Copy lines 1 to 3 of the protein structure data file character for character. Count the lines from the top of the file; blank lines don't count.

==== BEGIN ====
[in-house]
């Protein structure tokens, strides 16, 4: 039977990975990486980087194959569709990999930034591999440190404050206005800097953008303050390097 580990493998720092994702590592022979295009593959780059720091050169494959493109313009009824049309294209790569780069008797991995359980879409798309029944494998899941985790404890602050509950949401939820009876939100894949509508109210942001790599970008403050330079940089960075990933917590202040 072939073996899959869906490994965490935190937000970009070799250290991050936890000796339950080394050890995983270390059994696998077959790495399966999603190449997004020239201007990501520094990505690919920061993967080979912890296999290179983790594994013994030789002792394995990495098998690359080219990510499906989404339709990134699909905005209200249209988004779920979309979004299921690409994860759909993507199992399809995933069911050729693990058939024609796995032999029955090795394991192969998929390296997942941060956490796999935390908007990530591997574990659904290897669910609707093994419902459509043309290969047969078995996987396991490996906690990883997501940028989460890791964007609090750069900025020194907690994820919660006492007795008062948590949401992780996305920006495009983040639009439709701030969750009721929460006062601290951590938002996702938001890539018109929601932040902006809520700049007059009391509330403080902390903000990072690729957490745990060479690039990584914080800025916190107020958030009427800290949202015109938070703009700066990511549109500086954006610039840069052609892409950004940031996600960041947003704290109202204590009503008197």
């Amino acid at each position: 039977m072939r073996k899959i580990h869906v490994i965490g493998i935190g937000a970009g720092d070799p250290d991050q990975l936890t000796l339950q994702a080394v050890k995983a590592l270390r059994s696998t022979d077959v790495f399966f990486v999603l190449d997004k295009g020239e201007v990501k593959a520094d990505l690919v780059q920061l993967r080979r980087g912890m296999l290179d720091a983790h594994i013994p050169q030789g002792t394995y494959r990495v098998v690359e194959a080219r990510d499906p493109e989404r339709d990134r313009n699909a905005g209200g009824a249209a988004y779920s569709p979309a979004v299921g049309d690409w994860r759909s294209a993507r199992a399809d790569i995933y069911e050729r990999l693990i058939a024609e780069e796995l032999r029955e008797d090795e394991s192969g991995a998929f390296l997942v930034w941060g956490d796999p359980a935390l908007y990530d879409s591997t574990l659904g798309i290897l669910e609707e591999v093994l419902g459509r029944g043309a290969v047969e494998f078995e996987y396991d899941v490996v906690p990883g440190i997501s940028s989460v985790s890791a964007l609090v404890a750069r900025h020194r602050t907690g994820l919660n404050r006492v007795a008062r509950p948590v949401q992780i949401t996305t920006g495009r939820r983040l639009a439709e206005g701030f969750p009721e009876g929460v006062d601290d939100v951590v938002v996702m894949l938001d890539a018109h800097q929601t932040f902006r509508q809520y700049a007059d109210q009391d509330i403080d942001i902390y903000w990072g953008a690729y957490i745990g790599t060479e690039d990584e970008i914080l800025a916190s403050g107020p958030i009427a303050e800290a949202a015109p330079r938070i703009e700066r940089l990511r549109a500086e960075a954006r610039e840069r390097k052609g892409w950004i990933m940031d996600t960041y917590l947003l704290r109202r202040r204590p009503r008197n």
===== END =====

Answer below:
[in-house]
């Protein structure tokens, strides 16, 4: 039977990975990486980087194959569709990999930034591999440190404050206005800097953008303050390097 580990493998720092994702590592022979295009593959780059720091050169494959493109313009009824049309294209790569780069008797991995359980879409798309029944494998899941985790404890602050509950949401939820009876939100894949509508109210942001790599970008403050330079940089960075990933917590202040 072939073996899959869906490994965490935190937000970009070799250290991050936890000796339950080394050890995983270390059994696998077959790495399966999603190449997004020239201007990501520094990505690919920061993967080979912890296999290179983790594994013994030789002792394995990495098998690359080219990510499906989404339709990134699909905005209200249209988004779920979309979004299921690409994860759909993507199992399809995933069911050729693990058939024609796995032999029955090795394991192969998929390296997942941060956490796999935390908007990530591997574990659904290897669910609707093994419902459509043309290969047969078995996987396991490996906690990883997501940028989460890791964007609090750069900025020194907690994820919660006492007795008062948590949401992780996305920006495009983040639009439709701030969750009721929460006062601290951590938002996702938001890539018109929601932040902006809520700049007059009391509330403080902390903000990072690729957490745990060479690039990584914080800025916190107020958030009427800290949202015109938070703009700066990511549109500086954006610039840069052609892409950004940031996600960041947003704290109202204590009503008197």
């Amino acid at each position: 039977m072939r073996k899959i580990h869906v490994i965490g493998i935190g937000a970009g720092d070799p250290d991050q990975l936890t000796l339950q994702a080394v050890k995983a590592l270390r059994s696998t022979d077959v790495f399966f990486v999603l190449d997004k295009g020239e201007v990501k593959a520094d990505l690919v780059q920061l993967r080979r980087g912890m296999l290179d720091a983790h594994i013994p050169q030789g002792t394995y494959r990495v098998v690359e194959a080219r990510d499906p493109e989404r339709d990134r313009n699909a905005g209200g009824a249209a988004y779920s569709p979309a979004v299921g049309d690409w994860r759909s294209a993507r199992a399809d790569i995933y069911e050729r990999l693990i058939a024609e780069e796995l032999r029955e008797d090795e394991s192969g991995a998929f390296l997942v930034w941060g956490d796999p359980a935390l908007y990530d879409s591997t574990l659904g798309i290897l669910e609707e591999v093994l419902g459509r029944g043309a290969v047969e494998f078995e996987y396991d899941v490996v906690p990883g440190i997501s940028s989460v985790s890791a964007l609090v404890a750069r900025h020194r602050t907690g994820l919660n404050r006492v007795a008062r509950p948590v949401q992780i949401t996305t920006g495009r939820r983040l639009a439709e206005g701030f969750p009721e009876g929460v006062d601290d939100v951590v938002v996702m894949l938001d890539a018109h800097q929601t932040f902006r509508q809520y700049a007059d109210q009391d509330i403080d942001i902390y903000w990072g953008a690729y957490i745990g790599t060479e690039d990584e970008i914080l800025a916190s403050g107020p958030i009427a303050e800290a949202a015109p330079r938070i703009e700066r940089l990511r549109a500086e960075a954006r610039e840069r390097k052609g892409w950004i990933m940031d996600t960041y917590l947003l704290r109202r202040r204590p009503r008197n």